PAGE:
The cynics among us would caution against taking tough talk by new Madison County Chief Judge Ann Callis too seriously.
The daughter of prominent plaintiff's attorney Lance Callis, she is, after all, the metaphorical princess of the Madison County Democratic Machine whose years of conniving hand built the Third Circuit's national reputation. That Machine also gave us Judge Callis, who was first appointed to the bench twelve years ago at the ripe age of age 27, hand-picked over a horde of more experienced candidates.
At the time, not-yet-beleagured attorney Gary Peel told the Chicago Daily Law Bulletin that Callis' appointment was "a slap in the face to the lawyers who paid their dues."
Of course, that was then. Now, such sniping is far in the rear-view mirror, and Callis is where her father hoped she'd eventually be.
What he couldn't have imagined are the stakes. Once ambivalent about courts, Madison County voters are finally beginning to show outrage for the disrepute these elected judges have brought upon their communities. Blame Peel, SimmonsCooper, Stephen Tillery, or Brad Lakin for the torrent of specious litigation that fills up our dockets and earns embarrassing national headlines, but the buck still stops with the folks wearing the black robes.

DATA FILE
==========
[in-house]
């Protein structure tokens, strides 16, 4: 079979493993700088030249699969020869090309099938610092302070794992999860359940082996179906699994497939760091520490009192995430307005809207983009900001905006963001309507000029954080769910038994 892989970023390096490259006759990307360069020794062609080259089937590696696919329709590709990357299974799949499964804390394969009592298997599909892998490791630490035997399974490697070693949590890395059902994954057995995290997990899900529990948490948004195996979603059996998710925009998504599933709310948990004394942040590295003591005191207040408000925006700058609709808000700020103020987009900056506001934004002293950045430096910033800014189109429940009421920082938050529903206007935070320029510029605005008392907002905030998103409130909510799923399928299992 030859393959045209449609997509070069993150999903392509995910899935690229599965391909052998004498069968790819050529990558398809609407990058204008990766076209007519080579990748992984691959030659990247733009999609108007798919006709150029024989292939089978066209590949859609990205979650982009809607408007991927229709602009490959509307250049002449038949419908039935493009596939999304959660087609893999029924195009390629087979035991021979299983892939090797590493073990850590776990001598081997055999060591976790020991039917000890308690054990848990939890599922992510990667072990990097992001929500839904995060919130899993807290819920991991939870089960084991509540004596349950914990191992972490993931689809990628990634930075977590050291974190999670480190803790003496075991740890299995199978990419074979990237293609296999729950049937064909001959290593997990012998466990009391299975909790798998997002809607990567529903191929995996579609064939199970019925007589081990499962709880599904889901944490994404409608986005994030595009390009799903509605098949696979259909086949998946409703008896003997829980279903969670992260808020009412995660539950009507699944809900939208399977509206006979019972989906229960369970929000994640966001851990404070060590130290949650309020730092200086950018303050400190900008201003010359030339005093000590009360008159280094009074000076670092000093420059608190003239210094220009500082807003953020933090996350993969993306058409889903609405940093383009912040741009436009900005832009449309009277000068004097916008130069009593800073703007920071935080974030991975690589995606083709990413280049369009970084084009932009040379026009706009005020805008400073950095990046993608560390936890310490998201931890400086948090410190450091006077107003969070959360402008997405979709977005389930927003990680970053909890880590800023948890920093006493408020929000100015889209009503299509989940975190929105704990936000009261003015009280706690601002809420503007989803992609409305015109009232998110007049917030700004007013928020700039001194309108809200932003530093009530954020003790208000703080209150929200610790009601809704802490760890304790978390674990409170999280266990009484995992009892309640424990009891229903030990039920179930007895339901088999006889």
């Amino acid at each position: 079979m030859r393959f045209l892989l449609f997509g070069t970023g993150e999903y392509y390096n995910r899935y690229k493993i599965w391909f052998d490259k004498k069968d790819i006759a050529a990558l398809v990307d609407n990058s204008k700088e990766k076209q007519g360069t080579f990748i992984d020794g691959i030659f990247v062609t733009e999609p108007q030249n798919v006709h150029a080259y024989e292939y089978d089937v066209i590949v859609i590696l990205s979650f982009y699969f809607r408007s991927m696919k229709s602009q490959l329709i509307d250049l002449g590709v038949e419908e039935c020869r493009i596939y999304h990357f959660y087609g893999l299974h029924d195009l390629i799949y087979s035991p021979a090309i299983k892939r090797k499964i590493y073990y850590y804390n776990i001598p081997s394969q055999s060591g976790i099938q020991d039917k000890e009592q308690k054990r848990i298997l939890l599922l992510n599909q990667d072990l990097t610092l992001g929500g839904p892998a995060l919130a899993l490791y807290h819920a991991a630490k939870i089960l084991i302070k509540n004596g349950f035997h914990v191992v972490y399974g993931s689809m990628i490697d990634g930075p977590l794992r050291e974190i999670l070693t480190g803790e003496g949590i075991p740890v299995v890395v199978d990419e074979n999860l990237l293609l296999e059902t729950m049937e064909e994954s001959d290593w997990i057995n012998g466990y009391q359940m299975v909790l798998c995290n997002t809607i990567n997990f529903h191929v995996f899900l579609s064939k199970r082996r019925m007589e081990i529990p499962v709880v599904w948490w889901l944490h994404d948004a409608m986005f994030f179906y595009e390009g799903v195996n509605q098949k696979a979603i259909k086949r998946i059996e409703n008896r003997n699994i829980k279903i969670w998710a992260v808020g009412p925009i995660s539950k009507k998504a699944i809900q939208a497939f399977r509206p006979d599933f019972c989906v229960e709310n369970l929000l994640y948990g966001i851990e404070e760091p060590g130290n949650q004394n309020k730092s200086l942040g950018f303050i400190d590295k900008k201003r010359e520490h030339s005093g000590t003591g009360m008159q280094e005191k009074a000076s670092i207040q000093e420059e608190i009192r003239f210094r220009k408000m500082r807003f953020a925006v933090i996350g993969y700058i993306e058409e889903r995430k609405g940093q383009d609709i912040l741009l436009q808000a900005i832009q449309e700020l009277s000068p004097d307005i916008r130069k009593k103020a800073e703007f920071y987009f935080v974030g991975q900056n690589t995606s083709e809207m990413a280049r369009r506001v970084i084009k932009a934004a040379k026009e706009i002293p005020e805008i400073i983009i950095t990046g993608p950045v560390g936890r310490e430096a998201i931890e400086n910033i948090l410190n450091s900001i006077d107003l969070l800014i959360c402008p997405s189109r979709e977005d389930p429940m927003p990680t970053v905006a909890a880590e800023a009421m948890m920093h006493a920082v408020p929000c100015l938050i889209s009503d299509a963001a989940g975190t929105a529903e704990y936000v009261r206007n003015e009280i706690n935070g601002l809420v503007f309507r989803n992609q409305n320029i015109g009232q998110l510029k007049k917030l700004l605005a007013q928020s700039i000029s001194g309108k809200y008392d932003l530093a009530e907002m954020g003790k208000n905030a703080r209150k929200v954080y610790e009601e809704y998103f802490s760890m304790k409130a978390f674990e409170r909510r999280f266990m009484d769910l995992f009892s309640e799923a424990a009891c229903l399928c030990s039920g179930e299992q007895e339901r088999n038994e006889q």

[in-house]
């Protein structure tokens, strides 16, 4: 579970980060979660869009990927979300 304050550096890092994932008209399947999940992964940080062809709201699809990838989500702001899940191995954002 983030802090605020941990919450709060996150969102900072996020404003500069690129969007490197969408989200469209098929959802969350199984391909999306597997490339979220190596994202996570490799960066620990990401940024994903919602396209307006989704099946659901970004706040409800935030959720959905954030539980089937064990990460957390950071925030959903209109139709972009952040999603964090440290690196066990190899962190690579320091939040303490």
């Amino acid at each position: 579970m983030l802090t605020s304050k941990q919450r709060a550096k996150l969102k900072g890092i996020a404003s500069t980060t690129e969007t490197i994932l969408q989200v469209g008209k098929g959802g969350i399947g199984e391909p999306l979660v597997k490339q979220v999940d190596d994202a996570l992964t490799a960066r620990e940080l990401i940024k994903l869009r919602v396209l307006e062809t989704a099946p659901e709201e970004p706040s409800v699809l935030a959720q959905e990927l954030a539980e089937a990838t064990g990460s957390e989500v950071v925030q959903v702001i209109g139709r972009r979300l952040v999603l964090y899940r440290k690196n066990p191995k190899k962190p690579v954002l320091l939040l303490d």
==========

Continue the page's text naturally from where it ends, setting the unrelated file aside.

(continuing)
If plaintiff's attorneys run the show at 301 North Main Street, it's only because the judges let them.
Confronted on a daily basis with circus acts like Ashley and Armettia Peach or insulted in the courtroom by a lawyer before the bench, a judge still hesitates to put their foot down for fear of offending the wrong powerbroker. Provoke, and you'll have a well-funded opponent next time around.
Putting an end to judge shopping is a positive first step towards cleaning up our courts. But if Judge Callis really wants to make them ready for reform, she needs to get our judges back to judging. Only then can they truly earn the respect they require to fulfill their duties to the law and people of Madison County.